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Active labor market policy evaluations : a meta-analysis

Author: David E Card; Jochen Kluve; Andrea Weber; National Bureau of Economic Research.
Publisher: Cambridge, Mass. : National Bureau of Economic Research, ©2010.
Series: Working paper series (National Bureau of Economic Research), no. 16173.
Edition/Format:   eBook : Document : EnglishView all editions and formats
Summary:
This paper presents a meta-analysis of recent microeconometric evaluations of active labor market policies. Our sample contains 199 separate "program estimates"--Estimates of the impact of a particular program on a specific subgroup of participants -- drawn from 97 studies conducted between 1995 and 2007. For about one-half of the sample we have both a short-term program estimate (for a one-year post-program  Read more...
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Material Type: Document, Internet resource
Document Type: Internet Resource, Computer File
All Authors / Contributors: David E Card; Jochen Kluve; Andrea Weber; National Bureau of Economic Research.
OCLC Number: 646812673
Description: 1 online resource (32, [14] pages) : illustrations.
Series Title: Working paper series (National Bureau of Economic Research), no. 16173.
Responsibility: David Card, Jochen Kluve, Andrea Weber.

Abstract:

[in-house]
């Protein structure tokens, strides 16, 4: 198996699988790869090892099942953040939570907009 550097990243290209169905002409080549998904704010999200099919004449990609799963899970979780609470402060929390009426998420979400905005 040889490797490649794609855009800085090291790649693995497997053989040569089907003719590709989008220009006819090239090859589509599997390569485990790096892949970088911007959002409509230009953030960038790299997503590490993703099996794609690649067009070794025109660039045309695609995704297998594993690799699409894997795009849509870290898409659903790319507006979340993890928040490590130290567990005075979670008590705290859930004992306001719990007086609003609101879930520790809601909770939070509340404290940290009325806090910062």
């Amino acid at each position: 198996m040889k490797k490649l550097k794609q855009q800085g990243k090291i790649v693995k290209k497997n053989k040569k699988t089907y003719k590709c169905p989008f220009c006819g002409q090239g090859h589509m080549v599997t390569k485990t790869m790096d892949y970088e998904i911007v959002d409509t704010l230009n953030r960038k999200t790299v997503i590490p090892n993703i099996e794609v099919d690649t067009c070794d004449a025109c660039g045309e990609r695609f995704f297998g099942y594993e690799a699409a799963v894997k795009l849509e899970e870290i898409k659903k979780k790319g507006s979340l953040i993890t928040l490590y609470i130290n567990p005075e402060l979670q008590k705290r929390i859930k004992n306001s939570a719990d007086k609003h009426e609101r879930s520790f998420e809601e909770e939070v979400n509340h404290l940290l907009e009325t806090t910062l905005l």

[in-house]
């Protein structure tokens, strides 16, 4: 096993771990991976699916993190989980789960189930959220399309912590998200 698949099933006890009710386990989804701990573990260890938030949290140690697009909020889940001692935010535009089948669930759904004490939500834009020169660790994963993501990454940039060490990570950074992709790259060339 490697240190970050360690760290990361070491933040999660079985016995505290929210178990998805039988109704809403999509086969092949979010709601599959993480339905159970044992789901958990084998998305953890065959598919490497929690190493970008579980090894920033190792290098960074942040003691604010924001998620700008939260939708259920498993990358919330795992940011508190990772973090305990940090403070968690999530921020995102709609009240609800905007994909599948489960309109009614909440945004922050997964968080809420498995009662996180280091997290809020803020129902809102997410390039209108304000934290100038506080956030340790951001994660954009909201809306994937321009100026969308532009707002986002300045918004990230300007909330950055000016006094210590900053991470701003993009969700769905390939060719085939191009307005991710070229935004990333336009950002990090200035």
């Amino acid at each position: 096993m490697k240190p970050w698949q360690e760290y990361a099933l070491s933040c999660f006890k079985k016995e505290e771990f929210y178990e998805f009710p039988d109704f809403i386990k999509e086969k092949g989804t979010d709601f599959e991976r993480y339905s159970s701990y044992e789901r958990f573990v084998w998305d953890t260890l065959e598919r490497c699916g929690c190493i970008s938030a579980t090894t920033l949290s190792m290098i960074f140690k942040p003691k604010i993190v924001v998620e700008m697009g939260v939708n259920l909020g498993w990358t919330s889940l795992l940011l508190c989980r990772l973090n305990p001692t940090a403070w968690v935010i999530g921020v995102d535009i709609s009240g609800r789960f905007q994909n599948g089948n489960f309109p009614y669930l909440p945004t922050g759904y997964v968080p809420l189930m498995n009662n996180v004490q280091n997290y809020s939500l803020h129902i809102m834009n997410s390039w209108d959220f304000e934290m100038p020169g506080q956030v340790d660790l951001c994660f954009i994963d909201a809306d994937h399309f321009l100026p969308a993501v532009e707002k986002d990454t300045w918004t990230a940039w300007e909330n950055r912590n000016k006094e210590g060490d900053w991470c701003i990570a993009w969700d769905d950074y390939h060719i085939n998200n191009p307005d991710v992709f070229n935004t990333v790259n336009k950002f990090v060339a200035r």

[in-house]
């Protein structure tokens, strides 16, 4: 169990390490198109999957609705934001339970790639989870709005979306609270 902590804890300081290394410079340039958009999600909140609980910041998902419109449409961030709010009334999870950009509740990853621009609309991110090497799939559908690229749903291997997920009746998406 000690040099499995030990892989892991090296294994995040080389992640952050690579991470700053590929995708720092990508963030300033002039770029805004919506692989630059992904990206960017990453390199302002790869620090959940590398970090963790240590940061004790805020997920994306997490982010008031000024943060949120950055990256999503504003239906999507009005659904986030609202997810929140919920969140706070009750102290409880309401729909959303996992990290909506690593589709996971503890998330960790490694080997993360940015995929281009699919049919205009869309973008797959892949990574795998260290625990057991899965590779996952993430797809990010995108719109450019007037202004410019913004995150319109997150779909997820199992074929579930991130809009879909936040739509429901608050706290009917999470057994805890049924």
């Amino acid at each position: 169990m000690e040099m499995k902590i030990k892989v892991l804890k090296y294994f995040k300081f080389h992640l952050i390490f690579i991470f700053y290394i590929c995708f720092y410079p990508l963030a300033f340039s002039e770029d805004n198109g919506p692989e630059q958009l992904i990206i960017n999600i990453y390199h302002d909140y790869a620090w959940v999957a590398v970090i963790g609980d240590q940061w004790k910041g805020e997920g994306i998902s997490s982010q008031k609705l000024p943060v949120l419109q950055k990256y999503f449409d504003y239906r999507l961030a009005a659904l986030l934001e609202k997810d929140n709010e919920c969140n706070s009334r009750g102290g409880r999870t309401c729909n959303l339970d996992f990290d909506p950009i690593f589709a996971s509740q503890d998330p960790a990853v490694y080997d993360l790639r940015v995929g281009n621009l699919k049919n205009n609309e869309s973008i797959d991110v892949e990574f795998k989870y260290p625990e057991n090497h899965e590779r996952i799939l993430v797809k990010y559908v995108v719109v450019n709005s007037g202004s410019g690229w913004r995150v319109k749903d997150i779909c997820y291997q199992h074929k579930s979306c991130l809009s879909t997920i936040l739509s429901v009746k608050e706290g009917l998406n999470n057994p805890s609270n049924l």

This paper presents a meta-analysis of recent microeconometric evaluations of active labor market policies. Our sample contains 199 separate "program estimates"--Estimates of the impact of a particular program on a specific subgroup of participants -- drawn from 97 studies conducted between 1995 and 2007. For about one-half of the sample we have both a short-term program estimate (for a one-year post-program horizon) and a medium- or long-term estimate (for 2 or 3 year horizons). We categorize the estimated post-program impacts as significantly positive, insignificant, or significantly negative. By this criterion we find that job search assistance programs are more likely to yield positive impacts, whereas public sector employment programs are less likely. Classroom and on-the-job training programs yield relatively positive impacts in the medium term, although in the short-term these programs often have insignificant or negative impacts. We also find that the outcome variable used to measure program impact matters. In particular, studies based on registered unemployment are more likely to yield positive program impacts than those based on other outcomes (like employment or earnings). On the other hand, neither the publication status of a study nor the use of a randomized design is related to the sign or significance of the corresponding program estimate. Finally, we use a subset of studies that focus on post-program employment to compare meta-analytic models for the "effect size" of a program estimate with models for the sign and significance of the estimated program effect. We find that the two approaches lead to very similar conclusions about the determinants of program impact.

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